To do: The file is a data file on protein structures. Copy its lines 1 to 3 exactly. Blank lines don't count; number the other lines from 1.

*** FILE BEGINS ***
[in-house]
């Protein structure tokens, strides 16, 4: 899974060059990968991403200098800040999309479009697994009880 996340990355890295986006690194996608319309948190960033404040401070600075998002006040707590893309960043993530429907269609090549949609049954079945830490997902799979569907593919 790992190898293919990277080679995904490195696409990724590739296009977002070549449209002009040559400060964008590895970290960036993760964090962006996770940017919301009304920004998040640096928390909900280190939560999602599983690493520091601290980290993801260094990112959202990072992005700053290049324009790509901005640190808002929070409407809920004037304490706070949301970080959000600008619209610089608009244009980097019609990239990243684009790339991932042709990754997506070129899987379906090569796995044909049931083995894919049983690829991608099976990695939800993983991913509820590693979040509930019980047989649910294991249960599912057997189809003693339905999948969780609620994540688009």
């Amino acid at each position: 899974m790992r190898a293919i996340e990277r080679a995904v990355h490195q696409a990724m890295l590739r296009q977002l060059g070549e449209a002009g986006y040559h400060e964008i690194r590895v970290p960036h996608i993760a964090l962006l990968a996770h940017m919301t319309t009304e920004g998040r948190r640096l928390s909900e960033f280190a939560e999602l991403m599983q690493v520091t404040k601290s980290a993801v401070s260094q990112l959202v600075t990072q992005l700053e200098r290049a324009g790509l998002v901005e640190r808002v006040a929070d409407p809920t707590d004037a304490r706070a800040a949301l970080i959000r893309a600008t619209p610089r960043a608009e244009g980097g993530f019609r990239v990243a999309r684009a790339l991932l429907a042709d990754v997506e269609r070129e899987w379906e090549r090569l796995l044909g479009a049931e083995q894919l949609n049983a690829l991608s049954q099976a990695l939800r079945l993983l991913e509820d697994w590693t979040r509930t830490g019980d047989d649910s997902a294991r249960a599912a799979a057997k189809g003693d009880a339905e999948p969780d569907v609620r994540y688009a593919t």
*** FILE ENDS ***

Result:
[in-house]
């Protein structure tokens, strides 16, 4: 899974060059990968991403200098800040999309479009697994009880 996340990355890295986006690194996608319309948190960033404040401070600075998002006040707590893309960043993530429907269609090549949609049954079945830490997902799979569907593919 790992190898293919990277080679995904490195696409990724590739296009977002070549449209002009040559400060964008590895970290960036993760964090962006996770940017919301009304920004998040640096928390909900280190939560999602599983690493520091601290980290993801260094990112959202990072992005700053290049324009790509901005640190808002929070409407809920004037304490706070949301970080959000600008619209610089608009244009980097019609990239990243684009790339991932042709990754997506070129899987379906090569796995044909049931083995894919049983690829991608099976990695939800993983991913509820590693979040509930019980047989649910294991249960599912057997189809003693339905999948969780609620994540688009």
């Amino acid at each position: 899974m790992r190898a293919i996340e990277r080679a995904v990355h490195q696409a990724m890295l590739r296009q977002l060059g070549e449209a002009g986006y040559h400060e964008i690194r590895v970290p960036h996608i993760a964090l962006l990968a996770h940017m919301t319309t009304e920004g998040r948190r640096l928390s909900e960033f280190a939560e999602l991403m599983q690493v520091t404040k601290s980290a993801v401070s260094q990112l959202v600075t990072q992005l700053e200098r290049a324009g790509l998002v901005e640190r808002v006040a929070d409407p809920t707590d004037a304490r706070a800040a949301l970080i959000r893309a600008t619209p610089r960043a608009e244009g980097g993530f019609r990239v990243a999309r684009a790339l991932l429907a042709d990754v997506e269609r070129e899987w379906e090549r090569l796995l044909g479009a049931e083995q894919l949609n049983a690829l991608s049954q099976a990695l939800r079945l993983l991913e509820d697994w590693t979040r509930t830490g019980d047989d649910s997902a294991r249960a599912a799979a057997k189809g003693d009880a339905e999948p969780d569907v609620r994540y688009a593919t």